TLM Sunday Gospels, Color-Coded (in Progress)

I have been doing this for my Latin students during our classes for some time, and I thought it might be useful to share this with the whole internet world.

Update: Curious about the grammatical workings that you see in the Gospels below, such as “quid” sometimes being used for “why“? (See paragraph 101 on pg. 73) This book, A grammar of the Vulgate, being an introduction to the study of the latinity of the Vulgate Bible, by W. E. Plater and H. J. White, will answer those questions!

All those busy Latin nouns out there, doing their jobs, using their endings, are often hard to keep track of all at once. To help show the various jobs nouns, pronouns, and adjectives are doing in each phrase, clause, and sentence, I assign a color to each case to visually reinforce what the specific case endings are telling us. (You can see examples of this over here too.)

Blue: Nominative case, for subjects

Orange: Accusative/Objective case, for direct objects and with prepositions that take the acc./obj.

Gray: Ablative case, with prepositions taking the ablative

Green: Genitive/Possessive case

Purple: Dative Case, for indirect objects and with some verbs

Red: Vocative case, for direct address

See below to observe them applied to recent Gospel readings from the TLM:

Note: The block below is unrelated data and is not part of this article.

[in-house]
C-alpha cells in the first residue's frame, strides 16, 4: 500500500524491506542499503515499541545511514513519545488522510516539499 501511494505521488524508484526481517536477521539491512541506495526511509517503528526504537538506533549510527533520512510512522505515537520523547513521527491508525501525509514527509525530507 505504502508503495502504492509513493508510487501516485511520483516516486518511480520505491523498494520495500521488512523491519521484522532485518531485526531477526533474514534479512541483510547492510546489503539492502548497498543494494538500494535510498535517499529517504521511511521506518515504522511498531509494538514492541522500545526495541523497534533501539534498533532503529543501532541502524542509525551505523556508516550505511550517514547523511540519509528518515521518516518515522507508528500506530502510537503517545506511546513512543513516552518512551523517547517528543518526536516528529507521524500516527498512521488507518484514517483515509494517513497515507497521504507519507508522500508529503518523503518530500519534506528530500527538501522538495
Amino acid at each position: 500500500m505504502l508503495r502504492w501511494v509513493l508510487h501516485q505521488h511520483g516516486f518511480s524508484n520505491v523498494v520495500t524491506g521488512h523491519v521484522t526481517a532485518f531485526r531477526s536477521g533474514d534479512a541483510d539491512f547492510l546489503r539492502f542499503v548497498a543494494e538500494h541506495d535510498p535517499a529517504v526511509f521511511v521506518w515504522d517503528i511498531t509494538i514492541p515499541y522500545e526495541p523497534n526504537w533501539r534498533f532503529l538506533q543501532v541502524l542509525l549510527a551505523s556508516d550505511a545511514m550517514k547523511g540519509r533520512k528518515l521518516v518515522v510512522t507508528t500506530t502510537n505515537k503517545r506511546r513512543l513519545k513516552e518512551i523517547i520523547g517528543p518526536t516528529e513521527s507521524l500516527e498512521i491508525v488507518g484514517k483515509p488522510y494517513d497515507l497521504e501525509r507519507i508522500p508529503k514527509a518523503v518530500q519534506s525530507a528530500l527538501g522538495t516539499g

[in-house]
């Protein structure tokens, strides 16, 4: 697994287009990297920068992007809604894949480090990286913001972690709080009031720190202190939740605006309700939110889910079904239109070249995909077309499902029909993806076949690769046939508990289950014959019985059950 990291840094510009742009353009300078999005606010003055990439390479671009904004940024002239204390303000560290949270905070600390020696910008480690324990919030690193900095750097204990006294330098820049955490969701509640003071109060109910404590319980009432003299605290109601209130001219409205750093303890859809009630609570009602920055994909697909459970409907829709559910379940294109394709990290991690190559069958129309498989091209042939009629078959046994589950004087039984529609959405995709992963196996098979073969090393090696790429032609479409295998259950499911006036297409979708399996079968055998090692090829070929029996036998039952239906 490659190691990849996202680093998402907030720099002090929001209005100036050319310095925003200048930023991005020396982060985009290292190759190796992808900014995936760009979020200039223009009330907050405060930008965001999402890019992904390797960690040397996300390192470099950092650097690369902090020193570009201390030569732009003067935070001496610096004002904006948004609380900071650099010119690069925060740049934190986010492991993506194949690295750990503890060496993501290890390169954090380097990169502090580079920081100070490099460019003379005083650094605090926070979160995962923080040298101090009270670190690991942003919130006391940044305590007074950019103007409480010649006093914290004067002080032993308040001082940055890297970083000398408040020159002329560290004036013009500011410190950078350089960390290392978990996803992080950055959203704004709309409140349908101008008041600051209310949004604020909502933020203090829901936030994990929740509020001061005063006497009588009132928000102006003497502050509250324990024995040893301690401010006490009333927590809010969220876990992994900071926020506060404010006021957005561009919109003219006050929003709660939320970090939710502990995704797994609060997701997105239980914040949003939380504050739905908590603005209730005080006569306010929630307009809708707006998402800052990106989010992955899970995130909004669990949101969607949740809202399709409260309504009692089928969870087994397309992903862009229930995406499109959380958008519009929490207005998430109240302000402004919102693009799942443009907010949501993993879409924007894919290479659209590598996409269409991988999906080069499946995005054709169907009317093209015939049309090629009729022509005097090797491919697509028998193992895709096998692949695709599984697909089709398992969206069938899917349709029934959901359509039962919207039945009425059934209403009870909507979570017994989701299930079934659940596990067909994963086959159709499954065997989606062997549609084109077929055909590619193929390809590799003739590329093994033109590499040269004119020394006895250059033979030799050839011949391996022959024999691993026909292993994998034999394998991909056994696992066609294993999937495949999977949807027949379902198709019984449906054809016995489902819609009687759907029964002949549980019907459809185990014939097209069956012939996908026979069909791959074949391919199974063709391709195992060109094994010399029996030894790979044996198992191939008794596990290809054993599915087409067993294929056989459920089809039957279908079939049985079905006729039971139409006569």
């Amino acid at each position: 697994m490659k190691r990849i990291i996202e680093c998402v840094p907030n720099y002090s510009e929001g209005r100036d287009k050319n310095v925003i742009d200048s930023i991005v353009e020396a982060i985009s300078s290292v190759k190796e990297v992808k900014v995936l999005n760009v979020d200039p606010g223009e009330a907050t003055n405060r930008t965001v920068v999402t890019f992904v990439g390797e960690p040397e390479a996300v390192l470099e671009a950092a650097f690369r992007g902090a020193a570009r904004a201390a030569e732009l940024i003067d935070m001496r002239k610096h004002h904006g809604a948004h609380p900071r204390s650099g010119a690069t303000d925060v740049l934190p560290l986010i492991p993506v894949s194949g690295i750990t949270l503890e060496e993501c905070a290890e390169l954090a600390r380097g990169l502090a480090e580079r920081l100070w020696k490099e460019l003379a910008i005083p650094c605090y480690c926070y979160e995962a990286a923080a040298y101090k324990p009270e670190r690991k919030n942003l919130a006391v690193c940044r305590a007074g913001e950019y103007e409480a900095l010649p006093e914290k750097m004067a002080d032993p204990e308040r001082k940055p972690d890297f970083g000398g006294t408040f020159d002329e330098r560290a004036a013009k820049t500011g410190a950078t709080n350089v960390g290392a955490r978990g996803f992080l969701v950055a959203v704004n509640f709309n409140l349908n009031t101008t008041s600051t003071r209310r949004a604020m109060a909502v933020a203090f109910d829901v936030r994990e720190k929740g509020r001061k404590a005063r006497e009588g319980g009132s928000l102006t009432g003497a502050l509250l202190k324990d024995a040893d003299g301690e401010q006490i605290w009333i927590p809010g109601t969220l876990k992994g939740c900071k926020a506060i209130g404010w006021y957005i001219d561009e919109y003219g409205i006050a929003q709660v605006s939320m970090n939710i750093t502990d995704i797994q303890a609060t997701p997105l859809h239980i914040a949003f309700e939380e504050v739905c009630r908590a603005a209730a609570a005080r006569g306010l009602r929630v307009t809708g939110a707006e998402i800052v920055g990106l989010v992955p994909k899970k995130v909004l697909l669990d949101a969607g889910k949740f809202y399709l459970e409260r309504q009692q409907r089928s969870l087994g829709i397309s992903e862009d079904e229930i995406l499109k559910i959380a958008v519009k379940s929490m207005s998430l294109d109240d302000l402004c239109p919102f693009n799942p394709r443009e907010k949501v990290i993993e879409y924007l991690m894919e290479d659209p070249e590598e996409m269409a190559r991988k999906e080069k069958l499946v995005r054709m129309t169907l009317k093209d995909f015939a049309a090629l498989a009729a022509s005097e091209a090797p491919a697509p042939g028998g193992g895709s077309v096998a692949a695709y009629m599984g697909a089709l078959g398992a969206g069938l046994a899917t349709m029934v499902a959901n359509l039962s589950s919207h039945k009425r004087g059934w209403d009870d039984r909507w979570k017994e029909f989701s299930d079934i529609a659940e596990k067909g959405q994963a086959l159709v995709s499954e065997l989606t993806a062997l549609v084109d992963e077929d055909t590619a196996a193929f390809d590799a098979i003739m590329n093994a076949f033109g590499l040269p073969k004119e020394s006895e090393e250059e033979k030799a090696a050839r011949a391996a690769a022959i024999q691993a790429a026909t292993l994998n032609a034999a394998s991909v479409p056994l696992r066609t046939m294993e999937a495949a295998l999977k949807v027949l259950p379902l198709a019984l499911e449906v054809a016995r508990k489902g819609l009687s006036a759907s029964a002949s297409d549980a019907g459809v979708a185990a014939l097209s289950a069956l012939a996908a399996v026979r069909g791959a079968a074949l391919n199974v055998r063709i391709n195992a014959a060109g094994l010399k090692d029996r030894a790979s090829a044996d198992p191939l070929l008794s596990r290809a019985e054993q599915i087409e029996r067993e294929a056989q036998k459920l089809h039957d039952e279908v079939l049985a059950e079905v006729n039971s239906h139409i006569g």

_______________End of Church Year 2021-2022____________________

You may have noticed that some words had all letters in color, some had only case endings in color. The nouns or main pronouns or substantives I generally color all of, and modifiers (adjectives and pronouns) will get their particular case ending colored, to keep modifiers distinct and also prevent visual overload.

I hope this helps to make some of the grammar behind these Latin readings clearer, and reading comprehension overall a little simpler. Let me know what you think!

3 thoughts on “TLM Sunday Gospels, Color-Coded (in Progress)

Add yours

    1. I’m so glad to hear this! Readers’ speedier comprehension is certainly my hope as I post these up each week. Thanks for your comment!


Leave a Reply

Fill in your details below or click an icon to log in: Logo

You are commenting using your account. Log Out /  Change )

Twitter picture

You are commenting using your Twitter account. Log Out /  Change )

Facebook photo

You are commenting using your Facebook account. Log Out /  Change )

Connecting to %s

Blog at

Up ↑

%d bloggers like this: